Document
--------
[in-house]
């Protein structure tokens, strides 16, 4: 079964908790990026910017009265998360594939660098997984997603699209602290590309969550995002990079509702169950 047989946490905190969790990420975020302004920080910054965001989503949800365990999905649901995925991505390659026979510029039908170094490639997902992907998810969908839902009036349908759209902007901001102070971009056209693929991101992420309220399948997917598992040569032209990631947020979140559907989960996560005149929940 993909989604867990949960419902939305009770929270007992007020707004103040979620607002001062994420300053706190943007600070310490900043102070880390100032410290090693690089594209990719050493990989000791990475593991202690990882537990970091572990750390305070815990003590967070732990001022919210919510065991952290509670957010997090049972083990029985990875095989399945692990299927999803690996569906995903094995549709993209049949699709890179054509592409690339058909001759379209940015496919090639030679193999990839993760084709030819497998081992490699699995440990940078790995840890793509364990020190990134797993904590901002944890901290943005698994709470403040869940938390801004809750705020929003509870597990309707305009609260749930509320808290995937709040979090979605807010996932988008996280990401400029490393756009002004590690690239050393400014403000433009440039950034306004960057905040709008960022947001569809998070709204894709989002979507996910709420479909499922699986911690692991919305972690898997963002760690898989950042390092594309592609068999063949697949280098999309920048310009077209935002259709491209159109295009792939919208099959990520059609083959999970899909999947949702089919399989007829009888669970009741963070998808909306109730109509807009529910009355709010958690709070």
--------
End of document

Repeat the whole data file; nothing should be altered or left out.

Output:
[in-house]
């Protein structure tokens, strides 16, 4: 079964908790990026910017009265998360594939660098997984997603699209602290590309969550995002990079509702169950 047989946490905190969790990420975020302004920080910054965001989503949800365990999905649901995925991505390659026979510029039908170094490639997902992907998810969908839902009036349908759209902007901001102070971009056209693929991101992420309220399948997917598992040569032209990631947020979140559907989960996560005149929940 993909989604867990949960419902939305009770929270007992007020707004103040979620607002001062994420300053706190943007600070310490900043102070880390100032410290090693690089594209990719050493990989000791990475593991202690990882537990970091572990750390305070815990003590967070732990001022919210919510065991952290509670957010997090049972083990029985990875095989399945692990299927999803690996569906995903094995549709993209049949699709890179054509592409690339058909001759379209940015496919090639030679193999990839993760084709030819497998081992490699699995440990940078790995840890793509364990020190990134797993904590901002944890901290943005698994709470403040869940938390801004809750705020929003509870597990309707305009609260749930509320808290995937709040979090979605807010996932988008996280990401400029490393756009002004590690690239050393400014403000433009440039950034306004960057905040709008960022947001569809998070709204894709989002979507996910709420479909499922699986911690692991919305972690898997963002760690898989950042390092594309592609068999063949697949280098999309920048310009077209935002259709491209159109295009792939919208099959990520059609083959999970899909999947949702089919399989007829009888669970009741963070998808909306109730109509807009529910009355709010958690709070």